‘Dear Mr Miller

John Lewis PLC has let us know that you recently bought TV equipment. However, we can’t find a record of a TV license for this address.’

The quotation above comes from a letter I received, signed by Carl Shimeild, Operations Director of TV Licensing in Britain.

I don’t know what that title means, like virtually every job description I have encountered since arriving here.

In a parenthetical remark, the letter advises me that retailers are legally obliged to inform on consumers within four weeks of their purchasing television viewing or recording equipment.

It took me back many years, to 1999, when the Academy of Motion Picture Arts & Sciences decided to award a lifetime achievement Oscar to Elia Kazan.

Kazan had ratted on old leftist colleagues during the McCarthy era in order to save his own skin and ensure prosperity, fame, and security. So when he was given this gong, over forty years later, many progressives were riled.

Radio Free Europe called me to find out what all the fuss was about. Itself a Cold-War relic, Radio Free Europe is part of the extensive but barely recognized US cultural policy apparatus, designed to promote truth, justice, and the pursuit of corn subsidies.

The woman interviewing me for the station had a Russian accent.

She was very relaxed about Kazan ratting people out. ‘Surely what matters is that he was a great artist?,’ she suggested.

I paused, knowing what dead air can do to a professional broadcaster.

‘Did you migrate here from the Soviet Union?,’ I asked.

‘Yes,’ she replied.

‘Was one of the reasons you left the fact that you had no privacy and your friends reported to the state on what you said and did?’

‘Yes,’ with greater fervency.

I let her have some more dead air.

‘Then I’m sure you can appreciate why some people don’t think Kazan should be given this award.’

She terminated the interview, and I’ve not been asked back to fill the airwaves of liberty with my special talents.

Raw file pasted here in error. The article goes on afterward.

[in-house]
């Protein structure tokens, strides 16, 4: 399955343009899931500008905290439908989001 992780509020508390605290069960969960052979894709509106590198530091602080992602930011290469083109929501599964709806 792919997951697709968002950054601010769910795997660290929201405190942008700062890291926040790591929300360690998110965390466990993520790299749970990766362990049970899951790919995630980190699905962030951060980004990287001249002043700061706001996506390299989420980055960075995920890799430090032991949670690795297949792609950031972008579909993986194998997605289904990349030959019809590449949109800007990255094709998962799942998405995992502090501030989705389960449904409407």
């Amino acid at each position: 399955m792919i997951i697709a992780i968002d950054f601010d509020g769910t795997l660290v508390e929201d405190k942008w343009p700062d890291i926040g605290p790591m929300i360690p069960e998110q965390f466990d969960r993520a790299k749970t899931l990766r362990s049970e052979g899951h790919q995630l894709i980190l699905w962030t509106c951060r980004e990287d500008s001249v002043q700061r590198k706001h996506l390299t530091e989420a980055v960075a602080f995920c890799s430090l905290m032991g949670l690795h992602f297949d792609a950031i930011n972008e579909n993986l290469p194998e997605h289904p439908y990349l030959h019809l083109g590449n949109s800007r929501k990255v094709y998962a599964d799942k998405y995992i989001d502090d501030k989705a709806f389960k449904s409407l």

Returning to 2012, I have to say I was deeply shocked by the corporatist state that was evident in my John Lewis incident.

I support the license fee, unlike right-wing opponents and obsessive chroniclers of correspondence such as I received.

But I don’t appreciate the fabrication that it directly pays for the BBC, when in reality, the fee heads for consolidated revenue, which eventually channels funds to the broadcaster.

When I arrived to live in the UK this August, I had endeavored to pay this debt to society as one did in the past, by heading for a post office.

I was rebuffed as an anachronism: ‘We haven’t done that sort of thing here for years.’ Wounded, your correspondent, clearly exemplifying the thoughts and movements of prehistoric man, limped to a groovy coffee house, the better to consider his failings.

Directed to the 21st century, I found myself unable to buy a license on line, because no bank would give me a credit card or check book.

I had committed the unpardonable sin of residing outside the UK in the previous three years (in my case, almost thirty-three). Globalization works for some, not others, it seems.

Then one bank took pity on me. Cards were issued, and the license fee paid.

But I am left feeling discomforted and puzzled.

What kind of society requires that firms undertake clandestine monetary surveillance of private purchases on behalf of the state?

I realize this happens with phone tapping and the like, in the interest of national security. I don’t approve, but at least the alibi has a claim to protecting the public.

And anyway, if the idea of a corporatist state is so appealing, why not offer a deal whereby the company from whom I buy a television simultaneously allows me to pay the license, should I not already have one? After all, firms help the state to levy other forms of indirect taxation (always regressive, but easy to raise and hard to dodge).

Not paying the license fee is a sackable offence for BBC employees, who support it wholeheartedly. Consider Michael Palin:


not to mention John Cleese and Bob Geldof

or Julie Walters.

Snooping on my receipts should be a sackable offence for its cell of apparatchiks as well.


Toby Miller is Professor of Cultural Industries within the Department of Creative Practice and Enterprise, City University, London. You can follow his misadventures at tobymiller.org and the ‘culturalstudies’ podcast on iTunes or as an application for your smartphone.